Presentation on theme: "L ESSON O BJECTIVES : The Student will… recognize and respond to live theatre; use appropriate audience etiquette; discover appropriate rehearsal etiquette;"— Presentation transcript:
L ESSON O BJECTIVES : The Student will… recognize and respond to live theatre; use appropriate audience etiquette; discover appropriate rehearsal etiquette; determine appropriate backstage etiquette.
A UDIENCE E TIQUETTE Having the opportunity to attend a play is a very special event. You can’t view a play every day, as you might a television show or a movie. Even though live performances are extremely popular today, plays are not always readily available.
A UDIENCE E TIQUETTE The audience is the group of spectators, listeners or viewers collectively, in attendance at a theater or concert. Audience Etiquette is appropriate audience behavior at a theatrical event.
Appropriate audience behavior is another important social grace you need to learn as you grow up. Because attending a live theatrical event is different from watching a movie or television program, it is important to know what is expected of you at a play, opera, ballet, musical, or concert. A UDIENCE E TIQUETTE
Appropriate behavior begins when you arrive at the theatre or auditorium. If you do not have a ticket for the show, you should allow time to purchase one before the performance begins. A UDIENCE E TIQUETTE
Always arrive on time. It is annoying to the other members of the audience when they are distracted from the performance because of late-comers. People arriving late also make noise as they are being seated, which prevents audience members who arrived on time from hearing the dialogue or music. Gum, food, and drinks have no place in the theatre! Chewing, eating, and drinking are all noisy activities that can distract the actors and the audience. To be a good citizen and theatre patron, remember to use the trash receptacles in the lobby of the theatre before you enter the seating area. B EFORE THE P ERFORMANCE
Remember also to take care of rest room business and drinks of water prior to being seated. If you have to leave in the middle of the show, you will miss some of the performance as well as distract the people seated near you. B EFORE THE P ERFORMANCE
Once you are seated, be considerate of those who are seated around you. Keep your hands, arms, feet, and personal belongings to yourself. Be especially careful not to put your feet on the chair in front of you. If you want to visit with friends, do so quietly before the performance begins. B EFORE THE P ERFORMANCE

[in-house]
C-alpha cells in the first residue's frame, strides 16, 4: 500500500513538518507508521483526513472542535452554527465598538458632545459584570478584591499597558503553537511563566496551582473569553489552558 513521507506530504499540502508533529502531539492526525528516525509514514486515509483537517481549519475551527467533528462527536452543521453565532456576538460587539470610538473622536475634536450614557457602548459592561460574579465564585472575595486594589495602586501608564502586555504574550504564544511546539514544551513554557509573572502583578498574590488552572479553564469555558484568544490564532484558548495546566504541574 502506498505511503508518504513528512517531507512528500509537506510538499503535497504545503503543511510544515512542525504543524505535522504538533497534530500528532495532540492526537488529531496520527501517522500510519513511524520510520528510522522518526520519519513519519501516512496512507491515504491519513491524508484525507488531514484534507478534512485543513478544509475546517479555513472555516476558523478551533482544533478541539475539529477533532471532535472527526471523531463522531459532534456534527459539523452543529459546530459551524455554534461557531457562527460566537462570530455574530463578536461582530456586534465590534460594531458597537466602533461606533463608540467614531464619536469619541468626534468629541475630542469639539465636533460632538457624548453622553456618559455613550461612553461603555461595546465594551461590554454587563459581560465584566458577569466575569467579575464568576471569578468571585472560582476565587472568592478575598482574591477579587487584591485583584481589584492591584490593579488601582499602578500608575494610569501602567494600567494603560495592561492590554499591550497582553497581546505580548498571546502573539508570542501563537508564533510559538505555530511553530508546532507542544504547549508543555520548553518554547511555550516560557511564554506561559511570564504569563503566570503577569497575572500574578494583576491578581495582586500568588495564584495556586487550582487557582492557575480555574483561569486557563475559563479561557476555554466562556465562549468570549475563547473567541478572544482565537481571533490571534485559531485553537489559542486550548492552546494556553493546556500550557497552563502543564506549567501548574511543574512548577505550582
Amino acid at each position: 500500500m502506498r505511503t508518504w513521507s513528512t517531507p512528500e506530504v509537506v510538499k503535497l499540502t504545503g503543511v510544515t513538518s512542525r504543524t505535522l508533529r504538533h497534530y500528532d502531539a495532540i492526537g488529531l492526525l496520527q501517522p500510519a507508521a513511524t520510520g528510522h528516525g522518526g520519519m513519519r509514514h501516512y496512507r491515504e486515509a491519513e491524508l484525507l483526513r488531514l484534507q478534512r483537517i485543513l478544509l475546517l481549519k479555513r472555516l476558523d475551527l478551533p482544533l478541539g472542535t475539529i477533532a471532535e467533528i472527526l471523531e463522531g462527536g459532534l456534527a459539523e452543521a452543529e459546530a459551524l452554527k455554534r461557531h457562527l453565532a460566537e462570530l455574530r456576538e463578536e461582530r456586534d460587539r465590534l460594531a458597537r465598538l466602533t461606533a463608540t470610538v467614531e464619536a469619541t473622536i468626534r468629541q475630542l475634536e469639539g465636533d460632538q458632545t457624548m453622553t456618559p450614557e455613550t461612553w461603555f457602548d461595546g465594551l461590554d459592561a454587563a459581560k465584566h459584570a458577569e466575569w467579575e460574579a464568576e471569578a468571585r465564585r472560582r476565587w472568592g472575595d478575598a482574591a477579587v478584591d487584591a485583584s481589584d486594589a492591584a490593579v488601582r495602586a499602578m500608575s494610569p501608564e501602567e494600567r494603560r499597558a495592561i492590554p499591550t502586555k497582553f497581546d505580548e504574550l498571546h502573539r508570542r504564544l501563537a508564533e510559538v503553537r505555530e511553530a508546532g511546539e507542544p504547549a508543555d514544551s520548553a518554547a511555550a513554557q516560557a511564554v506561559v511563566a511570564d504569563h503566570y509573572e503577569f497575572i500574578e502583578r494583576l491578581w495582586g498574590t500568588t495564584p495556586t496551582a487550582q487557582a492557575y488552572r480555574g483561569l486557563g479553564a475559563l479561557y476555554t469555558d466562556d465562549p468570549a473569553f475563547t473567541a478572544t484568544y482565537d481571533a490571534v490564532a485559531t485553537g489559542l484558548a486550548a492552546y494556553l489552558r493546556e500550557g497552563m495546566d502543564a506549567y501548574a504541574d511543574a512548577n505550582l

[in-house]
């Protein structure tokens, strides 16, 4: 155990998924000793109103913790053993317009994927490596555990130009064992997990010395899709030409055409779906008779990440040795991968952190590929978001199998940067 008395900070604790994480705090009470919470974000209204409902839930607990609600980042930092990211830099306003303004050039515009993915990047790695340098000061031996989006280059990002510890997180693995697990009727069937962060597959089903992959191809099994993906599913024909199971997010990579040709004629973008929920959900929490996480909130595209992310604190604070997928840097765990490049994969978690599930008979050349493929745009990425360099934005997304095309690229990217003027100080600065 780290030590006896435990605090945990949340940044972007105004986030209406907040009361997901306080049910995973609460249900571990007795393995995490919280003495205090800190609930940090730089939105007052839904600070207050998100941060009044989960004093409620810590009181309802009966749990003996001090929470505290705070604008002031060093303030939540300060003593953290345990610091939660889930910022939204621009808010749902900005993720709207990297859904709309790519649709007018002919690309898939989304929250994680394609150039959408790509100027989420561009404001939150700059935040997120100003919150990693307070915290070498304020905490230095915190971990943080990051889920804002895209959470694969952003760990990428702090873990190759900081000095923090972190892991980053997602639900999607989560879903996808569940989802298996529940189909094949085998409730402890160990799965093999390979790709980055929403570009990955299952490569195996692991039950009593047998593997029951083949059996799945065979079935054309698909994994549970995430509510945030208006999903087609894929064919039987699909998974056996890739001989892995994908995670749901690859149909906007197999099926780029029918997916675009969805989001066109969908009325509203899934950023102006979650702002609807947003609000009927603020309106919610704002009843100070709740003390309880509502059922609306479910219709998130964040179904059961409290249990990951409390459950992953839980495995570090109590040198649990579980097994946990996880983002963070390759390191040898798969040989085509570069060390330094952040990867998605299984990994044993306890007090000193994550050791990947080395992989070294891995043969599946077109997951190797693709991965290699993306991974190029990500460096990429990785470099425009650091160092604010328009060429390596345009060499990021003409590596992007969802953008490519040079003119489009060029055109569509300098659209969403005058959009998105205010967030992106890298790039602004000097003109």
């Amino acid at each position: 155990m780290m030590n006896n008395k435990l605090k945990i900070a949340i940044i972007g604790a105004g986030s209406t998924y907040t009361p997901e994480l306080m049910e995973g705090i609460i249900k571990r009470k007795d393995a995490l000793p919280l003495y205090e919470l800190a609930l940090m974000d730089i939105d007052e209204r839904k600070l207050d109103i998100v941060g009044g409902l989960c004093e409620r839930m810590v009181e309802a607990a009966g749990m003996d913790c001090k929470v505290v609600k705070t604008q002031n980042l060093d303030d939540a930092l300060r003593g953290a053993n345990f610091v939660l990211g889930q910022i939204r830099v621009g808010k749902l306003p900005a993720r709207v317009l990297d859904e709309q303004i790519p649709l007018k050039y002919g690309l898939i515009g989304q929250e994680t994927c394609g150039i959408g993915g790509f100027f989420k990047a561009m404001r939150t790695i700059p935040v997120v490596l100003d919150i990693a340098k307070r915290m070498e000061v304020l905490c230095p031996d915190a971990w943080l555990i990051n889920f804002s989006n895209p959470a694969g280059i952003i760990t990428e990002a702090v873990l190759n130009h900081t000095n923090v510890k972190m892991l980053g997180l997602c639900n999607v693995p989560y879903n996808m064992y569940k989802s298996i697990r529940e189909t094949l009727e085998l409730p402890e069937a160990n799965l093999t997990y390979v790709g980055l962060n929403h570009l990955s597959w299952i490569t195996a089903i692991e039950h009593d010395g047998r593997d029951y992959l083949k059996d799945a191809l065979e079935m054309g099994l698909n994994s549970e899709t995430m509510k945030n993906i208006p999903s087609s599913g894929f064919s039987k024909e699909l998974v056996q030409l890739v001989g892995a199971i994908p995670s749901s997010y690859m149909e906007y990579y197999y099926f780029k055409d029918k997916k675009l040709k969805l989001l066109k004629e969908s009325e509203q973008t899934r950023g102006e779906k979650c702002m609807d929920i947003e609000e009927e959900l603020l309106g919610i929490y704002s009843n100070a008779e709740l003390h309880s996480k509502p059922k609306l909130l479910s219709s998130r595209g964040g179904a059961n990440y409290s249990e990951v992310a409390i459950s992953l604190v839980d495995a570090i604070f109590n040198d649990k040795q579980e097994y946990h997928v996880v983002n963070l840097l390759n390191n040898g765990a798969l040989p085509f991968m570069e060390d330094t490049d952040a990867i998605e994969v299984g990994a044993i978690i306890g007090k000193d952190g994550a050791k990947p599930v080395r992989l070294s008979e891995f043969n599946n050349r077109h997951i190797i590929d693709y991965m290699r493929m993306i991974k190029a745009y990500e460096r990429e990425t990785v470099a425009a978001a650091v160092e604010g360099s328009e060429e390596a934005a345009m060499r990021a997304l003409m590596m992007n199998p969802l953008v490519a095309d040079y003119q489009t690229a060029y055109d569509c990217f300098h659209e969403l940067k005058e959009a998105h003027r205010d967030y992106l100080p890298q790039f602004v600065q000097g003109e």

As a safety precaution, always take note of the exit nearest your seat. Law requires exit signs to be lighted and clearly visible. If an emergency should arise and the exit needed, you would know where to go. B EFORE THE P ERFORMANCE
TURN OFF YOUR PHONE!!!! NO FACEBOOKING NO TWITTERING! NO ANSWERING PHONE CALLS! AND MOST IMPORTANTLY, NO TEXTING!!! B EFORE AND D URING THE P ERFORMANCE
Be considerate of those seated near you. Do not distract anyone’s attention from the performance by talking or making noises. Even if you know all the lines to the show or all the words to the songs, others in the audience did not come to hear or see you perform. Speaking aloud or singing along from the audience is considered to be in extremely poor taste. D URING THE P ERFORMANCE
As a member of the audience, you can best show your respect for the actors by giving them your full attention. Shouting out comments or whistling is not considered appropriate theatre behavior. Such responses should be saved for football games and track meets. Responses such as laughter, tears, or even gasps of surprise are expected from the audience. Performers enjoy such reactions and hope that they will come from the audience at the appropriate times. These type of reactions give the audience feedback, letting them know how their performance is affecting the audience. D URING THE P ERFORMANCE
Avoid leaving your seat once the performance begins unless you have an emergency. If you must leave, do so as quietly and inconspicuously as possible. If you are attending a performance with your class or school group, quietly notify your teacher or director that you have an emergency. D URING THE P ERFORMANCE
Recording music, videotaping performances, and taking photographs are all prohibited during a theatrical event. Recording any music during a performance without written permission of composers and performers is a serious violation of the copyright law. Cameras are distracting to other audience members as well as to the performers. Flashes on cameras can momentarily blind a performer or cause a break in character or dialogue. D URING THE P ERFORMANCE
When the performance is over, wait until the house lights are turned up so that you can see the aisles and exits clearly. As you wait patiently for your turn to exit, it is appropriate to quietly discuss the performance with your friends. Check under and around your seat for any personal belongings that you might have left. As you exit the theatre or auditorium, avoid pushing against those in front of you. Climbing under or hopping over seats only demonstrates to others that you lack good judgment. This type of behavior is rude and extremely irritating to those who enjoy the theatre experience. A FTER THE P ERFORMANCE
R EHEARSAL E TIQUETTE o Rehearsals are production session in which the actors and technicians prepare by repetition. Before rehearsals begin, everyone involved in the production should take time to review rehearsal etiquette guidelines. Rehearsal etiquette guidelines are helpful reminders of appropriate actor and technician behavior, which involves appropriate behavior and common courtesy.